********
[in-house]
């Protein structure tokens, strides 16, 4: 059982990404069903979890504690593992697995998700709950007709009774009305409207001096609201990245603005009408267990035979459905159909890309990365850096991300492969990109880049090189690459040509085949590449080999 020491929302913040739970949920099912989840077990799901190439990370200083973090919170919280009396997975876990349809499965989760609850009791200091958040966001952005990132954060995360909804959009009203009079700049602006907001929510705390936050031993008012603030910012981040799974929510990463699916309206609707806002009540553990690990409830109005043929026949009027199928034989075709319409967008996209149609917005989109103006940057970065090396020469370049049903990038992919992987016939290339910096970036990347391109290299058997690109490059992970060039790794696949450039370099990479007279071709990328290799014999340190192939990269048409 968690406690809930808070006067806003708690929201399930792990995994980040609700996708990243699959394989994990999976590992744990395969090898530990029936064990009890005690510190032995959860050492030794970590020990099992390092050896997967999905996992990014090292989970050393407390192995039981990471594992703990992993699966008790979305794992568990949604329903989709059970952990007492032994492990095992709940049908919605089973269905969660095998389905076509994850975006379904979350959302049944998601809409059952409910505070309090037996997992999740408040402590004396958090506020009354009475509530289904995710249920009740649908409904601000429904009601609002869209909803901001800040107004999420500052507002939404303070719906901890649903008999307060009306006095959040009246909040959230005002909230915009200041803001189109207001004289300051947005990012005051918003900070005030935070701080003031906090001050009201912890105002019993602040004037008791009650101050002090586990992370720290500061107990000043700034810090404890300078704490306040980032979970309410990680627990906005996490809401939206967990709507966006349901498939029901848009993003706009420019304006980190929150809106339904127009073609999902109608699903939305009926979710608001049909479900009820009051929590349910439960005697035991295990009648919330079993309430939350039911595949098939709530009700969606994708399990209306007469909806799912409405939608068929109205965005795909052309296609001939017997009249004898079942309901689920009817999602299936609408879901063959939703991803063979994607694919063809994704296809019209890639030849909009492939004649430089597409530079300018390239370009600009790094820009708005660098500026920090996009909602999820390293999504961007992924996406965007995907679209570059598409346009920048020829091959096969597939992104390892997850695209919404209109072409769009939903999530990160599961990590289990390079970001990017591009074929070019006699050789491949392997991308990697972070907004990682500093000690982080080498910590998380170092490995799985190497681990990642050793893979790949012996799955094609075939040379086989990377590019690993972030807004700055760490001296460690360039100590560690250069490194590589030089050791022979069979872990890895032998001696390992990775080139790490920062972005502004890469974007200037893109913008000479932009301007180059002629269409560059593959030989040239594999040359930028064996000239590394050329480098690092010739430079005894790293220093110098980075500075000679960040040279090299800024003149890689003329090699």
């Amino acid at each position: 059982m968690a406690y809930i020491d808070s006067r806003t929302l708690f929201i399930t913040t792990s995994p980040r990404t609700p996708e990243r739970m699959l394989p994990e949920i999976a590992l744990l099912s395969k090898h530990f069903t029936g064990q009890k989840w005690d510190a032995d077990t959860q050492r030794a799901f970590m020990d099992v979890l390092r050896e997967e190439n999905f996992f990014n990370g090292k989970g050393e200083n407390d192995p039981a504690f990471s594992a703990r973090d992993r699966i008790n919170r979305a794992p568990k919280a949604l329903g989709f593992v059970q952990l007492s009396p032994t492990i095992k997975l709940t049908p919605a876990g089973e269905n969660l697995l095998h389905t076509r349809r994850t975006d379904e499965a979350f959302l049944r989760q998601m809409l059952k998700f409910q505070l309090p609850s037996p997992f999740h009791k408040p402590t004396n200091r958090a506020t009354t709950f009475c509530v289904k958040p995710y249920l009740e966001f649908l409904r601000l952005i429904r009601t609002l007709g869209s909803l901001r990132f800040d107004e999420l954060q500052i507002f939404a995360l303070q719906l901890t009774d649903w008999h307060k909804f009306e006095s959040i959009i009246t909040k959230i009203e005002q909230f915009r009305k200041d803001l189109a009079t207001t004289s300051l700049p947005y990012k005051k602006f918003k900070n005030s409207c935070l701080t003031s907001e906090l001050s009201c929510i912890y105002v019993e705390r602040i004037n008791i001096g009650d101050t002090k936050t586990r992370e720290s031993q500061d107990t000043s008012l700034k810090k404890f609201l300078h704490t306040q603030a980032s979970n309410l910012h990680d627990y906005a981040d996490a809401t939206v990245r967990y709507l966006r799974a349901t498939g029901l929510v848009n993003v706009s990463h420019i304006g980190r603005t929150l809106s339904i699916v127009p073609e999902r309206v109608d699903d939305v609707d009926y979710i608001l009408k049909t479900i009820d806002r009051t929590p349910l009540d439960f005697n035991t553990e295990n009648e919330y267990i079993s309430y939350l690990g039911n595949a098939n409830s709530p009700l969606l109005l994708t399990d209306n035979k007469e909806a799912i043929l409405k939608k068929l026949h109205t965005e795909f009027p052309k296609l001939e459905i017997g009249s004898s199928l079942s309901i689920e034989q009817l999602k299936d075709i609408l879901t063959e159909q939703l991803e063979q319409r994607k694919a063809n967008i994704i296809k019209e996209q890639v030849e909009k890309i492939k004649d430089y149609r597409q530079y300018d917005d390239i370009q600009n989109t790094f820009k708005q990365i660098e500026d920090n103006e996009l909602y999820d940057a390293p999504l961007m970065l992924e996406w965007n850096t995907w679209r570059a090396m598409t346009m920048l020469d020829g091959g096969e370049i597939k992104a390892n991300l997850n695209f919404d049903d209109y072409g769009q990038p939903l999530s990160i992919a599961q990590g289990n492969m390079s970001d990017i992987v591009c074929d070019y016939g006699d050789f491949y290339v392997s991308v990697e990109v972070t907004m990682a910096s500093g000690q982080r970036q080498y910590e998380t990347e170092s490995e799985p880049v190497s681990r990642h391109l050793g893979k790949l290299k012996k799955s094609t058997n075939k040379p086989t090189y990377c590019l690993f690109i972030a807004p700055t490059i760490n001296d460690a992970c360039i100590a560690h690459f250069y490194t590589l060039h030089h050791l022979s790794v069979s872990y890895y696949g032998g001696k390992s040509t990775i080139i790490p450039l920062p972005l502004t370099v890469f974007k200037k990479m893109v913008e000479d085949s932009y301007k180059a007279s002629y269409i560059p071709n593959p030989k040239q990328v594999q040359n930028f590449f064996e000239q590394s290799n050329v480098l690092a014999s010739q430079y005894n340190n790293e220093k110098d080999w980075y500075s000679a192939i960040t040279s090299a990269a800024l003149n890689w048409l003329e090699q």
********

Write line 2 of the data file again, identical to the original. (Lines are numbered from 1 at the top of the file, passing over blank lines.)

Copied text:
């Protein structure tokens, strides 16, 4: 059982990404069903979890504690593992697995998700709950007709009774009305409207001096609201990245603005009408267990035979459905159909890309990365850096991300492969990109880049090189690459040509085949590449080999 020491929302913040739970949920099912989840077990799901190439990370200083973090919170919280009396997975876990349809499965989760609850009791200091958040966001952005990132954060995360909804959009009203009079700049602006907001929510705390936050031993008012603030910012981040799974929510990463699916309206609707806002009540553990690990409830109005043929026949009027199928034989075709319409967008996209149609917005989109103006940057970065090396020469370049049903990038992919992987016939290339910096970036990347391109290299058997690109490059992970060039790794696949450039370099990479007279071709990328290799014999340190192939990269048409 968690406690809930808070006067806003708690929201399930792990995994980040609700996708990243699959394989994990999976590992744990395969090898530990029936064990009890005690510190032995959860050492030794970590020990099992390092050896997967999905996992990014090292989970050393407390192995039981990471594992703990992993699966008790979305794992568990949604329903989709059970952990007492032994492990095992709940049908919605089973269905969660095998389905076509994850975006379904979350959302049944998601809409059952409910505070309090037996997992999740408040402590004396958090506020009354009475509530289904995710249920009740649908409904601000429904009601609002869209909803901001800040107004999420500052507002939404303070719906901890649903008999307060009306006095959040009246909040959230005002909230915009200041803001189109207001004289300051947005990012005051918003900070005030935070701080003031906090001050009201912890105002019993602040004037008791009650101050002090586990992370720290500061107990000043700034810090404890300078704490306040980032979970309410990680627990906005996490809401939206967990709507966006349901498939029901848009993003706009420019304006980190929150809106339904127009073609999902109608699903939305009926979710608001049909479900009820009051929590349910439960005697035991295990009648919330079993309430939350039911595949098939709530009700969606994708399990209306007469909806799912409405939608068929109205965005795909052309296609001939017997009249004898079942309901689920009817999602299936609408879901063959939703991803063979994607694919063809994704296809019209890639030849909009492939004649430089597409530079300018390239370009600009790094820009708005660098500026920090996009909602999820390293999504961007992924996406965007995907679209570059598409346009920048020829091959096969597939992104390892997850695209919404209109072409769009939903999530990160599961990590289990390079970001990017591009074929070019006699050789491949392997991308990697972070907004990682500093000690982080080498910590998380170092490995799985190497681990990642050793893979790949012996799955094609075939040379086989990377590019690993972030807004700055760490001296460690360039100590560690250069490194590589030089050791022979069979872990890895032998001696390992990775080139790490920062972005502004890469974007200037893109913008000479932009301007180059002629269409560059593959030989040239594999040359930028064996000239590394050329480098690092010739430079005894790293220093110098980075500075000679960040040279090299800024003149890689003329090699």